Some might not even notice it at first: a floral scent that wafts through the lobby of One World Observatory.
According to a recent New York Times article, the scent, called “One World,” was designed by fragrance manufacturer to evoke trees native to New York City: to ground the tallest building in the city to the earth 1,700 feet below, from behind hermetically sealed panoramic glass windows.
I decided to get perspective on the scent from those who spend all day surrounded by it. First I talked to Michael, a security guard posted at the bottom of the elevator bank. “I guess it’s supposed to evoke New York?” he said, wrinkling his nose. “No, I’m not a fan. It’s a little much, to tell you the truth.”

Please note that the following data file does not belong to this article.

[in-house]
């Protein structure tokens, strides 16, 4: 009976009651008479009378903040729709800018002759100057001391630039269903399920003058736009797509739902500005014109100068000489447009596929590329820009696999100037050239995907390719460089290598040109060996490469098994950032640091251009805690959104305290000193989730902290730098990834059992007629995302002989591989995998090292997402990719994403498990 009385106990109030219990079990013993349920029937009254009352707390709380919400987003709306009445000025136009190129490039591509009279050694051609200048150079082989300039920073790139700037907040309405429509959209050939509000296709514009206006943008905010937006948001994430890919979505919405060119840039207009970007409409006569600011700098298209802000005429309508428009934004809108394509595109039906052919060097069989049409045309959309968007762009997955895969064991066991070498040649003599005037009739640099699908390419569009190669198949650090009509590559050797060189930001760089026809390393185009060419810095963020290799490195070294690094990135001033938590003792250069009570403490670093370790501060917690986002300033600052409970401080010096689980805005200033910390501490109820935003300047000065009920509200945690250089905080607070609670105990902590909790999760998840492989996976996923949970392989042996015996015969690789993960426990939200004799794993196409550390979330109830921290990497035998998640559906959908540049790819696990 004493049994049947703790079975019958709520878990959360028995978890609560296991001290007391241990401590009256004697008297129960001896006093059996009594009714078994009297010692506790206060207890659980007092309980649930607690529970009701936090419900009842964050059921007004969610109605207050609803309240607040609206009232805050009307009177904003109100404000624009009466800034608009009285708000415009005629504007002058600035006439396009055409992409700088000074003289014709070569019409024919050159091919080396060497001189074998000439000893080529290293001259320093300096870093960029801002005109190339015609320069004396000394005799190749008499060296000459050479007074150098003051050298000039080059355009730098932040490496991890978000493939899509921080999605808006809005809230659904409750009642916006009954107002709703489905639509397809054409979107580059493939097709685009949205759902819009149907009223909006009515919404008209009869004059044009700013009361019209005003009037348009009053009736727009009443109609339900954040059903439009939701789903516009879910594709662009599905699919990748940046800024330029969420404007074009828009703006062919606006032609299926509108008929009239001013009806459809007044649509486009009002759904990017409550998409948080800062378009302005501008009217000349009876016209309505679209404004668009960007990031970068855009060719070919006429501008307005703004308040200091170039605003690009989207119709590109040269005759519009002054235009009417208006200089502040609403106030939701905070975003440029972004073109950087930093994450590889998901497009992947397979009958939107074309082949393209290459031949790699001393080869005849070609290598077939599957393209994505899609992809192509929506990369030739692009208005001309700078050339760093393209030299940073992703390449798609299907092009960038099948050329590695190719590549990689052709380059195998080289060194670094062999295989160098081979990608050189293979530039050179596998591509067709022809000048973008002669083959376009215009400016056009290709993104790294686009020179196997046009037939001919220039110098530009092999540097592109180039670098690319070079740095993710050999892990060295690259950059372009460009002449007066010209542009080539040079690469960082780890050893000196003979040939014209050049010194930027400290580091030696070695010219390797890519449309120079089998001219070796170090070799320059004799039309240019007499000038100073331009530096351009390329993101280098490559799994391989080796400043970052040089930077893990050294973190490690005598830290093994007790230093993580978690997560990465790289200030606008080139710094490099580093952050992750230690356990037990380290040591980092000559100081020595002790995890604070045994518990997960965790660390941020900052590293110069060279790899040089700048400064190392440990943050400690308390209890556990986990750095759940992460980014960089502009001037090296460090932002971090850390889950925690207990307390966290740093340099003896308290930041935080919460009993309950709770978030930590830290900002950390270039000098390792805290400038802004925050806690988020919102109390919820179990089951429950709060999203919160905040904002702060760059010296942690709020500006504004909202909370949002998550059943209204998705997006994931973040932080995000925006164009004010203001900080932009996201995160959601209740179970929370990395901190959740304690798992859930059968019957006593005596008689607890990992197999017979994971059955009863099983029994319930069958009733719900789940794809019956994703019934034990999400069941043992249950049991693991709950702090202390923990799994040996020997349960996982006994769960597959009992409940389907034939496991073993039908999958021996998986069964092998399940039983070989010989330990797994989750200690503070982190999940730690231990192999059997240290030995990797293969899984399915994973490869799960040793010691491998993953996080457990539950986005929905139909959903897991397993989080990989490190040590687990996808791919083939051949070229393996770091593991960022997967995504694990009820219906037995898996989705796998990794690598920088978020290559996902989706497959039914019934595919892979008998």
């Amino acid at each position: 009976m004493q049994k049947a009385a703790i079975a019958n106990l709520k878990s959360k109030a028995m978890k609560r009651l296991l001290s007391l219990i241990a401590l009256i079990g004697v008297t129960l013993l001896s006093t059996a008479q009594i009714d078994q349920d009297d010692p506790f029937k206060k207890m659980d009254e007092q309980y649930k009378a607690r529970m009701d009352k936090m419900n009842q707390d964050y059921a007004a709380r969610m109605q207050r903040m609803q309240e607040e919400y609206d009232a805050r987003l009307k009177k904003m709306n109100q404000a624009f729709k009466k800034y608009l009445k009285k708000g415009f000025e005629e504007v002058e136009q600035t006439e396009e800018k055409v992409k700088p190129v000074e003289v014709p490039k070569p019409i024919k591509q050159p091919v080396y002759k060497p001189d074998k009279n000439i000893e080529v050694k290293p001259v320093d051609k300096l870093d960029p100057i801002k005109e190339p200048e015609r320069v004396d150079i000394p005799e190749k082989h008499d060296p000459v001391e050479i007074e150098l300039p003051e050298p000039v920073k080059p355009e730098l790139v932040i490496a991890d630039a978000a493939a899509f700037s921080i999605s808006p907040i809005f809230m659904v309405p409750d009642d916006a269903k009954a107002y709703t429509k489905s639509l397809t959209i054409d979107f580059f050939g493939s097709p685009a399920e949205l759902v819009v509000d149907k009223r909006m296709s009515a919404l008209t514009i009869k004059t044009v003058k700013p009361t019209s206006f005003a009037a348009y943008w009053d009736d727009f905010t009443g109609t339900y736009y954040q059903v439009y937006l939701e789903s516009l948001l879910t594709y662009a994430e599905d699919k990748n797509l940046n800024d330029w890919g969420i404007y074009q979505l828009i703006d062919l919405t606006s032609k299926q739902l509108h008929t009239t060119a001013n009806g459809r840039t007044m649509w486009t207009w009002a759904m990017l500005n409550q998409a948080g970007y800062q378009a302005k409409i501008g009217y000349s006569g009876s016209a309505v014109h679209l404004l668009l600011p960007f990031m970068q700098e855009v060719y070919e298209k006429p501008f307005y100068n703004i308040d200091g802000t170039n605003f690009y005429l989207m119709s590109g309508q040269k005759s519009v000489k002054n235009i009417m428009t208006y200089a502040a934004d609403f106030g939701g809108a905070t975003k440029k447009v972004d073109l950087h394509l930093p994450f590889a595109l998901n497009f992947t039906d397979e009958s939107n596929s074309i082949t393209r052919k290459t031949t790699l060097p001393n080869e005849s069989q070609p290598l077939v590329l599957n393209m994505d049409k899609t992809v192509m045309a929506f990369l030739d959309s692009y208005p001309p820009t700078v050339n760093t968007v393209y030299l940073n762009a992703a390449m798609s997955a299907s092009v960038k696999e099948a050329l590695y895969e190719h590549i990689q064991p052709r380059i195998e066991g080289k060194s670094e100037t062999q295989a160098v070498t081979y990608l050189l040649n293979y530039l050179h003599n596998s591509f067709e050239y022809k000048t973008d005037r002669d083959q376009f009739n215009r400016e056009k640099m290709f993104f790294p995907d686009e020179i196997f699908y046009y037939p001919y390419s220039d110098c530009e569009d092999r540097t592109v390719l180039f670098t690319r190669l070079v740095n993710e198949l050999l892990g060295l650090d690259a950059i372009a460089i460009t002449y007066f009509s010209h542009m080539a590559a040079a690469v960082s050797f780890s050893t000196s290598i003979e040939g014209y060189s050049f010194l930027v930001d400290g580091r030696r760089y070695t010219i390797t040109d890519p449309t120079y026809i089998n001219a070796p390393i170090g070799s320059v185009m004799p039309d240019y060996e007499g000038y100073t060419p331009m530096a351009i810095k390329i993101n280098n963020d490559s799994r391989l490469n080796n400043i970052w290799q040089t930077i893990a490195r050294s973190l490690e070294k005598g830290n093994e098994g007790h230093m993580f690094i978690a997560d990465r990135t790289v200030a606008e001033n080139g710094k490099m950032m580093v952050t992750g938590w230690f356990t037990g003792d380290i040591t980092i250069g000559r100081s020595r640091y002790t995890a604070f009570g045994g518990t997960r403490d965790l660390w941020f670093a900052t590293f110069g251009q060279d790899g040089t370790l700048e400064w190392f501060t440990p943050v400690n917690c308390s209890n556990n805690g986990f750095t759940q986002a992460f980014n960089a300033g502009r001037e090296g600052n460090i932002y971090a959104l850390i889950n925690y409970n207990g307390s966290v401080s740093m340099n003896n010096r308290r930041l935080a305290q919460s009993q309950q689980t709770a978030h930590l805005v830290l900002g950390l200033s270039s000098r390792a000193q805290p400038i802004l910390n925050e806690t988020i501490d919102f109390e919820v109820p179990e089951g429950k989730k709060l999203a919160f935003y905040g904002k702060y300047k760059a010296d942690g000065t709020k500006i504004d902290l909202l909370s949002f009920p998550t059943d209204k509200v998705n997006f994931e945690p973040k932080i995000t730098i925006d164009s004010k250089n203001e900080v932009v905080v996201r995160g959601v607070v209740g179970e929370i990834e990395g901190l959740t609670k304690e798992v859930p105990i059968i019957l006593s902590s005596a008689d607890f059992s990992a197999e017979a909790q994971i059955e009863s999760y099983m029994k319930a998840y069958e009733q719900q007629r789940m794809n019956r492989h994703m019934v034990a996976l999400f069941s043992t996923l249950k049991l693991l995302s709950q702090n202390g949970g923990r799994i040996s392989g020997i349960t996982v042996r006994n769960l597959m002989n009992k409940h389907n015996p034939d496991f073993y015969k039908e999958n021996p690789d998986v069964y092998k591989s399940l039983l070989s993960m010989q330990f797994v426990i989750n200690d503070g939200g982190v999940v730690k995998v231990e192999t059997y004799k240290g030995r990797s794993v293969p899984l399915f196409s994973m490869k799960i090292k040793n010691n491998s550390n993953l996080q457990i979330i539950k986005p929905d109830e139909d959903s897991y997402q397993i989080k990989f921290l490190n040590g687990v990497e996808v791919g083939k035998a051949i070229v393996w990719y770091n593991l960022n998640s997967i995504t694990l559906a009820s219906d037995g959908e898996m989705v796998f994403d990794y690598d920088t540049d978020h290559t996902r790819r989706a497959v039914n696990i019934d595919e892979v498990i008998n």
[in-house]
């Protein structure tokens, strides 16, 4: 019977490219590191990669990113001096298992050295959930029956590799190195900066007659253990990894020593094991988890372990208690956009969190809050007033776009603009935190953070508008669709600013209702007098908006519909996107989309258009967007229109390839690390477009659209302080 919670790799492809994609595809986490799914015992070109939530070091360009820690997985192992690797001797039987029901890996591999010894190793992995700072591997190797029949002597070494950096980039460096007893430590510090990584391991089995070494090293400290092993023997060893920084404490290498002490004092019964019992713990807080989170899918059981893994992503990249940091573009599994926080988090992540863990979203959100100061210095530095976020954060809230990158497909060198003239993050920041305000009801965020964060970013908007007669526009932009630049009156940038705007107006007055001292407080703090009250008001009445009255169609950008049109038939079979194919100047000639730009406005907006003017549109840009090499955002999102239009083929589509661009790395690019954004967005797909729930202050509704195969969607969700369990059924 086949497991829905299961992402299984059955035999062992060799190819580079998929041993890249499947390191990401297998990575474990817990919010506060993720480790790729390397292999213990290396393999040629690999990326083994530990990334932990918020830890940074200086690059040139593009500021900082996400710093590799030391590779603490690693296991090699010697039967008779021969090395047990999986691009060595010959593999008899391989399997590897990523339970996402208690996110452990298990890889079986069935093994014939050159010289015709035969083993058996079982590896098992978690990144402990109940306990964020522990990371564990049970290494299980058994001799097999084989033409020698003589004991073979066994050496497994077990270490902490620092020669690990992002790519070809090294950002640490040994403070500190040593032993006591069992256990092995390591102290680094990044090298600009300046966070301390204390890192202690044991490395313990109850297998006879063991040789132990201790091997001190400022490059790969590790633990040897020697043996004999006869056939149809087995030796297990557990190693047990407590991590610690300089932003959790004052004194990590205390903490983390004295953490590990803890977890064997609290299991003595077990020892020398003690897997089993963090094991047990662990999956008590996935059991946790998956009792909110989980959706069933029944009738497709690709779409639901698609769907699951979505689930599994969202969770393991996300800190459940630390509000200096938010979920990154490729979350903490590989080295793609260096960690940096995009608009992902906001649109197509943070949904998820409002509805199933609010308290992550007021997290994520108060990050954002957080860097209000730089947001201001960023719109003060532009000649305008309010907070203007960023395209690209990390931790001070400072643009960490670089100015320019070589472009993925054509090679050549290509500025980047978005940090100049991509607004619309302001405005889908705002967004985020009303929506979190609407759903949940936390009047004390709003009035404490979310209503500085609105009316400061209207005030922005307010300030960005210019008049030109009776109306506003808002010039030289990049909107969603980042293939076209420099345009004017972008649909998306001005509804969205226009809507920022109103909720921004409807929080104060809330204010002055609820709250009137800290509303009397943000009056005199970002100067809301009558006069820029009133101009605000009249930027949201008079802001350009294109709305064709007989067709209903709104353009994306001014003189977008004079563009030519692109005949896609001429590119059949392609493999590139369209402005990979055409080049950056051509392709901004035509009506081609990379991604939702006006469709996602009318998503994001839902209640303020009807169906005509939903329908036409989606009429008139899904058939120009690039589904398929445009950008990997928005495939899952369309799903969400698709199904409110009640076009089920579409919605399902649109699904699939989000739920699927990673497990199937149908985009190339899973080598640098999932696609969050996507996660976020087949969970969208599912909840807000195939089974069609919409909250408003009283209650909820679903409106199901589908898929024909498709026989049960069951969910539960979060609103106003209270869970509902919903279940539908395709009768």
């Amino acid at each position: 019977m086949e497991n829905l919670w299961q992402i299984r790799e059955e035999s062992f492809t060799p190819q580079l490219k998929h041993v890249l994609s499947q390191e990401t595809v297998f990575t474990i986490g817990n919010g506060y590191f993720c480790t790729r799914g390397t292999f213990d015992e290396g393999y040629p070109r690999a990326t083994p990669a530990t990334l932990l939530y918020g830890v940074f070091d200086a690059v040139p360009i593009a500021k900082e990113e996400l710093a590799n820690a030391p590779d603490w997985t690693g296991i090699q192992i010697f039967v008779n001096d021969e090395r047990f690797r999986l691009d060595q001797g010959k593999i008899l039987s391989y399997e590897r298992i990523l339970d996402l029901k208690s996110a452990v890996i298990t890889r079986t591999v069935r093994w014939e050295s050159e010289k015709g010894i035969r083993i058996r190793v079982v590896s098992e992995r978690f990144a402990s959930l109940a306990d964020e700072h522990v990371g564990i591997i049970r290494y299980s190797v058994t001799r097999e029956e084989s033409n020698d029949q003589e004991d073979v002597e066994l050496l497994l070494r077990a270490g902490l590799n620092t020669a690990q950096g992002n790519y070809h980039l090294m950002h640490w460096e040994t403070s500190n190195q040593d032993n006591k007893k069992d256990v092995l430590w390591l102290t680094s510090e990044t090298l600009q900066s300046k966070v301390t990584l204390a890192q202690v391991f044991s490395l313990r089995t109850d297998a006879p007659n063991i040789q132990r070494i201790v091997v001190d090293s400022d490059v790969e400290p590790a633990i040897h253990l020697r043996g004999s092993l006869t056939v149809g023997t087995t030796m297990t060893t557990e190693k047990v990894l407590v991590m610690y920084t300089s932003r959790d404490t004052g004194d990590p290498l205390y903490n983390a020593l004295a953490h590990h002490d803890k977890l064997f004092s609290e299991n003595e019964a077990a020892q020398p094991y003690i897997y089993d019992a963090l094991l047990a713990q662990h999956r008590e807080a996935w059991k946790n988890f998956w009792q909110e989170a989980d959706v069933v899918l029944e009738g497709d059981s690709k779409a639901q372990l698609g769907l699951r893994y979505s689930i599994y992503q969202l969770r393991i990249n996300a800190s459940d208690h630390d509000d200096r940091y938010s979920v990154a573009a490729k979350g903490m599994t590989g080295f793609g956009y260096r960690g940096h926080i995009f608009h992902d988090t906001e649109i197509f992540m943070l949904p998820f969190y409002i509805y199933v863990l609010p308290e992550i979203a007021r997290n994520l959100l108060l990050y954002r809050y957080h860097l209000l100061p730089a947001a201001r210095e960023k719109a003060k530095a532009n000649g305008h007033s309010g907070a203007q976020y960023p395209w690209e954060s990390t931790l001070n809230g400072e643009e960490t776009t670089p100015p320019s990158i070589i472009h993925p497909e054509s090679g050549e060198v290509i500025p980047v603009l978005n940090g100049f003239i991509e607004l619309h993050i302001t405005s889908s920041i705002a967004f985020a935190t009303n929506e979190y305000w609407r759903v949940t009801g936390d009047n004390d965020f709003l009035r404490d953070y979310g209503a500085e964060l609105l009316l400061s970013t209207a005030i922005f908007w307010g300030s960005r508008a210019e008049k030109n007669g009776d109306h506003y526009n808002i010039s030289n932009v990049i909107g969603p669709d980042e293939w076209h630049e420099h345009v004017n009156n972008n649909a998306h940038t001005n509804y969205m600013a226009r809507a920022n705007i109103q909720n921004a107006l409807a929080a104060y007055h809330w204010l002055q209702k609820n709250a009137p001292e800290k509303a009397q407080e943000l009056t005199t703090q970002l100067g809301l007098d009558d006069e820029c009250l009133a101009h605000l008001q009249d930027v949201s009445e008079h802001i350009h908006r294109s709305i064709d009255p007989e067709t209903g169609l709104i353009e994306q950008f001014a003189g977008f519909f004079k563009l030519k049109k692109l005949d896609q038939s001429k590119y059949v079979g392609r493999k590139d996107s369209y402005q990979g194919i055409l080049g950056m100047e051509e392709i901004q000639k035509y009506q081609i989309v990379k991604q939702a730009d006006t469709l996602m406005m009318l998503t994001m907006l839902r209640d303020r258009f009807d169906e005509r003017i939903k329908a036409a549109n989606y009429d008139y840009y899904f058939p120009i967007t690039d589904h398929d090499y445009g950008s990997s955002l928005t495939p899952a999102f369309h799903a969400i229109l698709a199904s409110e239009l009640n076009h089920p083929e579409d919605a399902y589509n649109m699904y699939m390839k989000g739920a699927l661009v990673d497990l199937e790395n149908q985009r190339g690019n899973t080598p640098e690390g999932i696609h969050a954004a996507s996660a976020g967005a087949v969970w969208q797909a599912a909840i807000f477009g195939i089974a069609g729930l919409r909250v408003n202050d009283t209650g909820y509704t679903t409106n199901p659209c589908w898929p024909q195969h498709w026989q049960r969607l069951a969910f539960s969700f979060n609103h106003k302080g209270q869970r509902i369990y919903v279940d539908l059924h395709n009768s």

Citrus notes weave in as you proceed down a screen-lined hallway and through a tunnel carved through the bedrock supporting the 104-story tower.
At the top of the elevator, as you make your through a gaggle of tour guides hawking the “One World Explorer iPad “upgrade experience, there are hints of dental office.
Near the café, the smell mingles with that of coffee and reheated pizza. A food service worker wafts a paper plate over a grill of spinning hot dogs, sending curlings of meaty steam into the One World mist.
When I asked if he’d noticed a smell in the air, a security guard name Kareem told me, “I don’t want to call it a ‘new car smell,’ but to me I guess it smells new, clean. It’s an office smell—like, to help with the experience?” The scent is diffused through the air-conditioning vents around the observatory.
Dani, a tour ambassador in a red vest, pressed her lips closed when I asked her about the scent. “We’re not allowed to talk about it.”